Now, I’m not sure I’d trade that for a day that was Groundhog-Day predictable, but here’s the problem — it turns out that every one of those tiny decisions taxes our brains just as much as making a big decision. Aside from consuming less media, I don’t know exactly how I’m going to approach this, but it’s clearly a must. I think sticking to a weekly meal plan and only grocery shopping once a week would be a start. Some people also more or less wear a uniform, even when they work from home. Ideas please!

In short, our attempts to be productive are stopping us from entering a state of flow, physically exhausting our brains and drastically inhibiting our creativity. 

What I’m doing to restore my creativity and mental health.

I can’t live on a cruise ship, but I can be as careful with how I spend my brain’s energy as I would be with what kind of food I put into my body.  

Here are some of the steps I’ve taken:

I’ve taken Facebook and email off my phone. (I already deleted my Twitter account way back, and I’m a horrible photographer, so I haven’t even considered Instagram.)

I disabled Safari on my phone. I talked about this one for weeks before I pulled the trigger, and I was practically twitching as I did it, but it’s done, and the effect has been astounding. At first, I noticed myself reaching for my phone in boredom or curiosity as often as 50 times a day! That’s only a minute or two here and there, but theoretically, that gives my brain up to an hour a day of rest!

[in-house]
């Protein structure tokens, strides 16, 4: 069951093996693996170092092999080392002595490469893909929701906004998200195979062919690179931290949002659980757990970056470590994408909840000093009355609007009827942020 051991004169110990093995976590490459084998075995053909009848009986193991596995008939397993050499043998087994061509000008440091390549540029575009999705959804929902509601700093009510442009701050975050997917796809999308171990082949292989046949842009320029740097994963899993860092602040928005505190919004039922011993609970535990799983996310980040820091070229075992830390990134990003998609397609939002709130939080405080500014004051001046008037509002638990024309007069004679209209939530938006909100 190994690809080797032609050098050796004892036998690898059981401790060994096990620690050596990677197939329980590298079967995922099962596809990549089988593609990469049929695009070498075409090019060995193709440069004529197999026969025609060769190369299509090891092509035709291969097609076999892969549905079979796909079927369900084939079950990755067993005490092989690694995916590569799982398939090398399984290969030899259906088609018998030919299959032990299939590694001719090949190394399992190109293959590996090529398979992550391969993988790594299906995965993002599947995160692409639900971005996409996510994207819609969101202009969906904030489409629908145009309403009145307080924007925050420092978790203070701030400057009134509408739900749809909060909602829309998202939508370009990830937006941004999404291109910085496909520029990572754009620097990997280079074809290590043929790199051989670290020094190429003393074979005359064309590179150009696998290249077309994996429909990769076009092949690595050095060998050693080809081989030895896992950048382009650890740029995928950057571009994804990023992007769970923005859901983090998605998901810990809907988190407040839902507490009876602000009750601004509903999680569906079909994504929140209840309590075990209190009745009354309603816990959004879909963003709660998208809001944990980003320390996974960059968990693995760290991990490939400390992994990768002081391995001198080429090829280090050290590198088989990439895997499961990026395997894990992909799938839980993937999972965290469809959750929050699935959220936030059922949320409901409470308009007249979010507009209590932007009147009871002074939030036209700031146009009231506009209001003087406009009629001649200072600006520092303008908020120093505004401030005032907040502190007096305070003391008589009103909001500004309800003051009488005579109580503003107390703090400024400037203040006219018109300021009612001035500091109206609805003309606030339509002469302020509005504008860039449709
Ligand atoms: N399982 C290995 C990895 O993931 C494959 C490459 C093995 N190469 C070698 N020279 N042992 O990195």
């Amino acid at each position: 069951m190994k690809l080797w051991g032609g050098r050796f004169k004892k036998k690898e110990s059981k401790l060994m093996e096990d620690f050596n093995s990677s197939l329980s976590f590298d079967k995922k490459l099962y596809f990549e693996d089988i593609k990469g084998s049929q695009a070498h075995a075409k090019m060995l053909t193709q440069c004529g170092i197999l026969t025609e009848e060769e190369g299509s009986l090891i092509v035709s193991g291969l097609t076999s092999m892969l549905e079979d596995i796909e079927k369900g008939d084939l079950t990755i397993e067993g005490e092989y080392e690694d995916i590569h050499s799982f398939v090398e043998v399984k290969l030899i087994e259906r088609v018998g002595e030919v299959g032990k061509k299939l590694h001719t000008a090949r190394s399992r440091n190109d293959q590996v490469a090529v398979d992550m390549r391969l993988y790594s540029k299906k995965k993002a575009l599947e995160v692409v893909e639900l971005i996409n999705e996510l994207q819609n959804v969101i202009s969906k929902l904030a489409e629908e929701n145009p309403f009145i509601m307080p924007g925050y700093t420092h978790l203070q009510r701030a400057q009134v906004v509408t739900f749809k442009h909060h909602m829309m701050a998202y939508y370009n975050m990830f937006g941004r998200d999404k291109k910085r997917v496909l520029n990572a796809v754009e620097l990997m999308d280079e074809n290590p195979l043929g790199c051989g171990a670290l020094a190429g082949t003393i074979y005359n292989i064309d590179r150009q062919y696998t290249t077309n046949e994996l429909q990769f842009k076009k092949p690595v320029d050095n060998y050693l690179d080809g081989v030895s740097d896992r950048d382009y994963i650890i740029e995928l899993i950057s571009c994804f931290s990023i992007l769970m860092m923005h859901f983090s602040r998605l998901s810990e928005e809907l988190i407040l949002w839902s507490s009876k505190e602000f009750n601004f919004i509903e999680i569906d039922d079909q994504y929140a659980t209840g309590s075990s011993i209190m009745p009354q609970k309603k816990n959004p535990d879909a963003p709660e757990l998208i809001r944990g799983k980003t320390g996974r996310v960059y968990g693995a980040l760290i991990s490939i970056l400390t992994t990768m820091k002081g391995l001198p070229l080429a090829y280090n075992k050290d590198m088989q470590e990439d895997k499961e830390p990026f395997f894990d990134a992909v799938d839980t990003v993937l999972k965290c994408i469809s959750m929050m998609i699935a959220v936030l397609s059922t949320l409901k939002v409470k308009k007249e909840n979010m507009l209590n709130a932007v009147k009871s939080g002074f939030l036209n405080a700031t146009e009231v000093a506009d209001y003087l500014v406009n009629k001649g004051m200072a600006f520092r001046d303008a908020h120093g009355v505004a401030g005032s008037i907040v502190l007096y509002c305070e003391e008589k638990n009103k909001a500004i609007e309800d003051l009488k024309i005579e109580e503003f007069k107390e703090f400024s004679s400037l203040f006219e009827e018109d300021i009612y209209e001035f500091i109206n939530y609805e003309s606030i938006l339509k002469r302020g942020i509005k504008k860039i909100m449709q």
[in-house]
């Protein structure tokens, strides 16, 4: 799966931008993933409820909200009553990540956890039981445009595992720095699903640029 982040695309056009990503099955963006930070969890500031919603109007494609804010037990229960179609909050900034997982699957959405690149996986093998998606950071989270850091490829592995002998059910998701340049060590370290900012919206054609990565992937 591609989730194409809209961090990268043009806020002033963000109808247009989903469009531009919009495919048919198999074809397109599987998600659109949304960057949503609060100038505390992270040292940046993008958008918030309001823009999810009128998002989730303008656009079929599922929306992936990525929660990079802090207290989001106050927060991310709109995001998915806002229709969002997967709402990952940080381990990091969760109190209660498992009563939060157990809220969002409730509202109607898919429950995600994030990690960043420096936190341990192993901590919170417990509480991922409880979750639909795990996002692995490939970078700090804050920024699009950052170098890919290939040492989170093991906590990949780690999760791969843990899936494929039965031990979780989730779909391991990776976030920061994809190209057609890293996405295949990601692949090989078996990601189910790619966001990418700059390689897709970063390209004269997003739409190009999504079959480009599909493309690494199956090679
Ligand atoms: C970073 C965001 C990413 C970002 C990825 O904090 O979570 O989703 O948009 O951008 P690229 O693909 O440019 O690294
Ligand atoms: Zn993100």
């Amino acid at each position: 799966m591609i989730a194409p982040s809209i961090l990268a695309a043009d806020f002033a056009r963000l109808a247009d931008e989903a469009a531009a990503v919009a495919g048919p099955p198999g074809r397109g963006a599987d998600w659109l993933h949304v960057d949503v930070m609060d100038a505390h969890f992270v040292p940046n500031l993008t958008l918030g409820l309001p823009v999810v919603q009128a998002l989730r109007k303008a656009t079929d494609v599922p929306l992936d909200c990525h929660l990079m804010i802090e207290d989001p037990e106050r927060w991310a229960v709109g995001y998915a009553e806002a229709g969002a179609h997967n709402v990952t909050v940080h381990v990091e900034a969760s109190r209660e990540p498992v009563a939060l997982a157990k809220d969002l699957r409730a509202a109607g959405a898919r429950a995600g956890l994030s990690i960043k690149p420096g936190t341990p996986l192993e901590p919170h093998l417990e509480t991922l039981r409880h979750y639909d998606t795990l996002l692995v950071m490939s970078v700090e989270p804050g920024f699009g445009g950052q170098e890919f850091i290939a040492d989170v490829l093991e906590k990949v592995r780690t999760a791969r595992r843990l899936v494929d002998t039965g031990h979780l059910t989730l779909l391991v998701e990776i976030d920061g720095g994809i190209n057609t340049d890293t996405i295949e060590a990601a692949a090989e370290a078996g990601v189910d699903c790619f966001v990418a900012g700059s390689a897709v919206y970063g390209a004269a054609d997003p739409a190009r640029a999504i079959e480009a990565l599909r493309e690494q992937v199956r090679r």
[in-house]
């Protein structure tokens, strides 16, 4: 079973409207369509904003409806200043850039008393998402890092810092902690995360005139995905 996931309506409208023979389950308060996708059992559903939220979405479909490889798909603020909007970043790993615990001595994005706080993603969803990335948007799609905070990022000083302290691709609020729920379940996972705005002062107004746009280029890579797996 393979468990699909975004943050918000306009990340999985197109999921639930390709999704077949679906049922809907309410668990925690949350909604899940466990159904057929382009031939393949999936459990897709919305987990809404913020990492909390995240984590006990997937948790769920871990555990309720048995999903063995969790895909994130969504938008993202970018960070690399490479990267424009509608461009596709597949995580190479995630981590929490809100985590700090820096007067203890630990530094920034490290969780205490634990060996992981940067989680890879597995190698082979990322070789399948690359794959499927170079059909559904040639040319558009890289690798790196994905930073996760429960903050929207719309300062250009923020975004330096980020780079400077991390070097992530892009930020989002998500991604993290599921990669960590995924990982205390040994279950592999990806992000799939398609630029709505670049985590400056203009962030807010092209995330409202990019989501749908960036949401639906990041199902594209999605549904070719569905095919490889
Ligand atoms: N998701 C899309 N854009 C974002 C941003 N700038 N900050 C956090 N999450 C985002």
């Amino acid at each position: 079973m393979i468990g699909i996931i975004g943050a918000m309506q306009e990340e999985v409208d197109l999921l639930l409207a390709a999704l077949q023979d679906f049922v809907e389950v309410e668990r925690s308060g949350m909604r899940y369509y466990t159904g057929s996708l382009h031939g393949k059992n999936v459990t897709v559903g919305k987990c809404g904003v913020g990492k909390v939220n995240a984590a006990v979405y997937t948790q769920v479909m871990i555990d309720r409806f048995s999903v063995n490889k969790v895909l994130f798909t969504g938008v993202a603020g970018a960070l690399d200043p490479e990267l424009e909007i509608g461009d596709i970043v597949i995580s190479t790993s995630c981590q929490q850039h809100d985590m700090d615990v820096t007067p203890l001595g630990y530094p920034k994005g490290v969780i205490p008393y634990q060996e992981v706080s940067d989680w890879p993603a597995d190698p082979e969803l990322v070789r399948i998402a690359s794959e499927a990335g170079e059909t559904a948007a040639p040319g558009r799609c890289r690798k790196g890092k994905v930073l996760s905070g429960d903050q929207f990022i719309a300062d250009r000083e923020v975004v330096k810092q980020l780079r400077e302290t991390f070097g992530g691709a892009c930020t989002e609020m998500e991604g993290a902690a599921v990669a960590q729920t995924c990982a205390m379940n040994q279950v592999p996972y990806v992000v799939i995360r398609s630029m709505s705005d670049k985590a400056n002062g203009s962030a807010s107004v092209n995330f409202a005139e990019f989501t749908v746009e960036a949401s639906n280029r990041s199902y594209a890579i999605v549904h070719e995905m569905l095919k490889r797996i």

Not only does that rest prevent some of the problems listed above, but according Scientific American, downtime also allows my brain to perform necessary processes that can only happen during rest.

I’m also thinking I should start meditating in order to create more mental space, which can boost creativity for another reason — tuning into my heart. As journalist turned meditation and yoga coach Caren Baginski says, “You can’t access your heart if you’re stuck in your head.” (I’m going to interview her about meditation for creativity in a few weeks, so keep a look out for that!) 

an important place where I’m not squared away:

How do I avoid being distracted or enraged by the news while still remaining and an informed and responsible citizen. I’m currently experimenting with a thrice weekly check of The Skimm rather than browsing sensational headlines designed to get clicks. I’ll admit the cheeky tone isn’t for me, but the non-partisan no-nonsense background info is brilliant. I can just click the links or search for other more in-depth sources if I see something that warrants more investigation.

Do you have any other suggestions for a healthy media diet?

What else have you tried? What are you willing to try?